Councilman Bob Beers will need to campaign another couple months if he is to keep his seat on the Las Vegas City Council dais.
As of Wednesday morning, Beers was well short of the 50 percent needed to avoid a runoff after Tuesday’s primary election and will face challenger Steve Seroka, a retired Air Force colonel, in the June 13 general election.
Beers drew 2,586 votes, or 42.65 percent, compared with Seroka’s 1,731 (28.55 percent). Christina Roush finished third, with 1,592 votes (26.26 percent), while Laura Feher finished a distant fourth, with 154 votes (2.54 percent) in the municipal primary.
Beers said he felt “invigorated” about 10 p.m. as the votes were being counted. He said it is good for voters to have a choice, but Beers voiced confidence that he will prevail in a general election.
“Assuming nothing changes, I’m very happy,” Seroka said. “I’m very happy my message is resonating with the people, to restore their voice at City Hall.”
A brouhaha over the Badlands golf course development in Ward 2 played a big role in the rhetoric of the race this spring, and a new political action committee called Citizens for Better Neighborhoods spent thousands of dollars to flood Ward 2 with fliers bashing Roush and Seroka.
Beers voted in favor of plans to put more than 400 condominiums on the course’s eastern edge, while Seroka and Roush came out against the plans.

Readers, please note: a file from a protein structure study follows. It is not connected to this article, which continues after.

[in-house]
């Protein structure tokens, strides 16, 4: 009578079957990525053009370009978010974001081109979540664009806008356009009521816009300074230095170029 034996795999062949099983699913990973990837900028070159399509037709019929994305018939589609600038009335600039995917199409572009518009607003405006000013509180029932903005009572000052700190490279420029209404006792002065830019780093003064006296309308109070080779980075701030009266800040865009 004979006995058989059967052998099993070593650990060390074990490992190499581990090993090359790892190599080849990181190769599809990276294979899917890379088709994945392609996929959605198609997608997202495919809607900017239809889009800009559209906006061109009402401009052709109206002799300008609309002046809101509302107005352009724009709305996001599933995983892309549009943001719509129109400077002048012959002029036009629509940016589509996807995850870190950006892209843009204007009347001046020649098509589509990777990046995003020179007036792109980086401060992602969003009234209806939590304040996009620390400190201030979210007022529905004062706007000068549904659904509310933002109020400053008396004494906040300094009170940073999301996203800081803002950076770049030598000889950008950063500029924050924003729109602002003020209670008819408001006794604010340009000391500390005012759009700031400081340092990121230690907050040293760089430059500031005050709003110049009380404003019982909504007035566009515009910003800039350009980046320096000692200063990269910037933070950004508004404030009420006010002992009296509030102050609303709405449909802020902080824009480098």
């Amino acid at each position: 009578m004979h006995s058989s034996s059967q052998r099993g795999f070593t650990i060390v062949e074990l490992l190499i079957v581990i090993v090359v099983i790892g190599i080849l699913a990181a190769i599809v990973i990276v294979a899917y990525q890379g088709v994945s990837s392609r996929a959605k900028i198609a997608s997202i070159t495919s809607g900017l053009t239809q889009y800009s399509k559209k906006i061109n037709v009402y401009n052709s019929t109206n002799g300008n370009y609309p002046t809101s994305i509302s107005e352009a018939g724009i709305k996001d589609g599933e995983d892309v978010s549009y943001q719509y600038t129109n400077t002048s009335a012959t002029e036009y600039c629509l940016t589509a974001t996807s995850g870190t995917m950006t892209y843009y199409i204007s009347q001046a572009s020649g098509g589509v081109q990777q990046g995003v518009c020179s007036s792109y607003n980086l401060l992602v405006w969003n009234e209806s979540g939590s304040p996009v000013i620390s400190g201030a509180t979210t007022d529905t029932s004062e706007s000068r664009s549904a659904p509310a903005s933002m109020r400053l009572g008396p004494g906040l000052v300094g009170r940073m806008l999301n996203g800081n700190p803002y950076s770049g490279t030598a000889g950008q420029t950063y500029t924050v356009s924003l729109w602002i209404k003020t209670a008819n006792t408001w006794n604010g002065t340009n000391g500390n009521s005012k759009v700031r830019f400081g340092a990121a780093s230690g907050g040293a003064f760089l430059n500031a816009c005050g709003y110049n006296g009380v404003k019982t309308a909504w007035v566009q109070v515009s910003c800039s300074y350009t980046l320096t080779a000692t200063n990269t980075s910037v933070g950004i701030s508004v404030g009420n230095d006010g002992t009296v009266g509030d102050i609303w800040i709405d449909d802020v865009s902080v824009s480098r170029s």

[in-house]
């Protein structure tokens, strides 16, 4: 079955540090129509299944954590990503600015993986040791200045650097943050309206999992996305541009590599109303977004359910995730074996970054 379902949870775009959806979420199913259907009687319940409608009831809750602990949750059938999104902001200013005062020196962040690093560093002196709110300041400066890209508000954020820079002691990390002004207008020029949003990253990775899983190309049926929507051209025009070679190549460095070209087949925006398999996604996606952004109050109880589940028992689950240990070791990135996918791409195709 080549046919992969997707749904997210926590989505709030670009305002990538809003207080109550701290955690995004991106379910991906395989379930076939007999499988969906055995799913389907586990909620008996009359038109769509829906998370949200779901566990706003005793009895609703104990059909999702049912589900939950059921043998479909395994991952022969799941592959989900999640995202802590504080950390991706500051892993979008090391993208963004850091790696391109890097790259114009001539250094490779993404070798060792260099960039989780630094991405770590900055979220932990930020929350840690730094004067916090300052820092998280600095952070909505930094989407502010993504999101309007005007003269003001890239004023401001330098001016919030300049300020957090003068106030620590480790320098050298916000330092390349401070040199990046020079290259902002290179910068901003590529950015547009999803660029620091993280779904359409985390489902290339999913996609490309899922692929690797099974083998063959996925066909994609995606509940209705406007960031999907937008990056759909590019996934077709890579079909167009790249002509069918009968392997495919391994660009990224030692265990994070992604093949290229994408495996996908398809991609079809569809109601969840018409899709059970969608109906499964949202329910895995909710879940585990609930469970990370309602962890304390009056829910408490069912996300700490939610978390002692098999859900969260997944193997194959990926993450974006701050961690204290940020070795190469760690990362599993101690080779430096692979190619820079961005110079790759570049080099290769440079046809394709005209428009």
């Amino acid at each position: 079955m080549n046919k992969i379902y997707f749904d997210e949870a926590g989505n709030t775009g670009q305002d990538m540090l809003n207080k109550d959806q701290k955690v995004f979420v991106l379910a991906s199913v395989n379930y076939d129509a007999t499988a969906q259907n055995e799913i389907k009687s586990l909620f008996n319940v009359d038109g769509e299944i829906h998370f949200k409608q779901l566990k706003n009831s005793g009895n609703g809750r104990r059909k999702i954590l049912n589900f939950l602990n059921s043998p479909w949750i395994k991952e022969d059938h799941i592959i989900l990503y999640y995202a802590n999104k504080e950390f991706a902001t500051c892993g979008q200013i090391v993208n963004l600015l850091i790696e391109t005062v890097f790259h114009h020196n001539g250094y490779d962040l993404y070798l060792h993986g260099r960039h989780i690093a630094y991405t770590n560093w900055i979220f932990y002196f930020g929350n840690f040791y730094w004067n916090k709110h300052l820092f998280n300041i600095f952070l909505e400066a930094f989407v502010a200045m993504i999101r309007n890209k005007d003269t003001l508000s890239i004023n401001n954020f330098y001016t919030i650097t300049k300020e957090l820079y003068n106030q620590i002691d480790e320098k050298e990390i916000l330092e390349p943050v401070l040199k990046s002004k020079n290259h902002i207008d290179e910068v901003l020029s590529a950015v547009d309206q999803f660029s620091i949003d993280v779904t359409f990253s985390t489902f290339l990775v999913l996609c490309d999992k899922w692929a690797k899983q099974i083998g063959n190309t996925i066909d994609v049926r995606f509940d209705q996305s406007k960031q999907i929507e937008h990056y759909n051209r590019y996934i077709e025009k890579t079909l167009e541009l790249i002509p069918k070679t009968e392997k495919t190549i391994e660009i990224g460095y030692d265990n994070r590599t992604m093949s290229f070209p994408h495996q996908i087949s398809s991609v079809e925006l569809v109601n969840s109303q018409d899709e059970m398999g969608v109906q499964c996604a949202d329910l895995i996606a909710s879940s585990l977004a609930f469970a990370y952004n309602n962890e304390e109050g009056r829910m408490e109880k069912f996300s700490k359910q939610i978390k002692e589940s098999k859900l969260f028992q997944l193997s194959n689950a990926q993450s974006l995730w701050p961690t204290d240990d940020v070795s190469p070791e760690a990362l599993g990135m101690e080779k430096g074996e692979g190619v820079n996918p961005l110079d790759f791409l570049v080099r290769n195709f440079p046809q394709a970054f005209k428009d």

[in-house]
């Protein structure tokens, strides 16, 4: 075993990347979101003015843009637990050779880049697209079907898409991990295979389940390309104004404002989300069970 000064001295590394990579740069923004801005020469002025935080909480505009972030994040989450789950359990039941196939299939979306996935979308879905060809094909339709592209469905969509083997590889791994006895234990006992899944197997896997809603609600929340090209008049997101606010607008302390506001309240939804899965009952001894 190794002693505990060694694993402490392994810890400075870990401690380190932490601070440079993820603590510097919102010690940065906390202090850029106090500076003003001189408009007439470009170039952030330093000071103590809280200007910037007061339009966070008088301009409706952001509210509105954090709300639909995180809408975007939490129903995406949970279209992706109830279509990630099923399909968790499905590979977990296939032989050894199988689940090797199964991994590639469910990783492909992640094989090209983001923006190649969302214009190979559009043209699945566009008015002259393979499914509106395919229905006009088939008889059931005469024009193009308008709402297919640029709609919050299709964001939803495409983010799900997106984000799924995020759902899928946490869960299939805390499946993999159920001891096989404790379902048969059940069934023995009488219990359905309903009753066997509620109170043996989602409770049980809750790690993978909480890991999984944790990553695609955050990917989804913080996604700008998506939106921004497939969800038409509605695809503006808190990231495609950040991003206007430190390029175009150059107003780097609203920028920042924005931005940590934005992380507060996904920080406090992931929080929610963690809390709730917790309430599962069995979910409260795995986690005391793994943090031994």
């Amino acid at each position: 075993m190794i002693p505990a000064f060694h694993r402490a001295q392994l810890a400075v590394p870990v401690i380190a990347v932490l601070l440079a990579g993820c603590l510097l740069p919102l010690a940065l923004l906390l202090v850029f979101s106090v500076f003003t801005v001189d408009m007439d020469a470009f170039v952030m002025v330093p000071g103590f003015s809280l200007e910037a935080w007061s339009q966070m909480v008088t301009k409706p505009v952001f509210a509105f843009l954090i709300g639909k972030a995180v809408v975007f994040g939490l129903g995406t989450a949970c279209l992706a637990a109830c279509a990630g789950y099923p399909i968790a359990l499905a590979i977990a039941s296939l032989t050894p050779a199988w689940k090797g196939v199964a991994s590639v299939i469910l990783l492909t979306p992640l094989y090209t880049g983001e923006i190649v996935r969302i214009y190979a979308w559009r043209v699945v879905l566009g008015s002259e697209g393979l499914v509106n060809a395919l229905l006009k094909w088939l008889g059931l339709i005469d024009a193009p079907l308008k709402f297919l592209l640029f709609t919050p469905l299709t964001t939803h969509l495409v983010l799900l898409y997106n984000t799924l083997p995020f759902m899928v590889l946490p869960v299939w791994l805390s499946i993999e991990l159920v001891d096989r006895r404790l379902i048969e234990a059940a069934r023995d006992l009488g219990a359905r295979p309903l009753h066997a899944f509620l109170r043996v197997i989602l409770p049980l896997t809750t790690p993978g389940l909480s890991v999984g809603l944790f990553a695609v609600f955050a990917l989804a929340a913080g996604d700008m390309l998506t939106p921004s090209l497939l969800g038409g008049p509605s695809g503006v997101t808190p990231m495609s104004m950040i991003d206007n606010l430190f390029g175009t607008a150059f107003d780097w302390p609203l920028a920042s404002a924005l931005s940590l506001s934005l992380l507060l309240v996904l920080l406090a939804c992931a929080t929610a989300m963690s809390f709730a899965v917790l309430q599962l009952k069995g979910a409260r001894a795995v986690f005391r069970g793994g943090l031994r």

Campaign advertising ramped up during the last several weeks of the relatively short primary election cycle, with Beers contending Roush and Seroka were puppets controlled by a wealthy group of homeowners in the Queensridge development. The challengers claimed Beers was too cozy with the Badlands developers in a mailer-heavy battle.
The Badlands issue is “entirely responsible” for the way the race played out, Beers said, adding that angry, wealthy Queensridge residents funded two campaigns against him.
Beers watched election results trickle in at a low-key gathering at Lola’s on Town Center Drive.
Beers, a former state legislator, was first elected to the council in a 2012 special election. He was easily elected to a first full term the following year.
Both Roush and Seroka said as results came in Tuesday night it was clear that Ward 2 voters wanted change because it didn’t appear the incumbent Beers would win outright in the primary.
“People want fresh ideas and new energy,” Roush said. “I’m going to continue to fight the good fight for my Ward 2 neighborhood.”
Contact Jamie Munks at email@example.com or 702-383-0340. Follow @JamieMunksRJ on Twitter.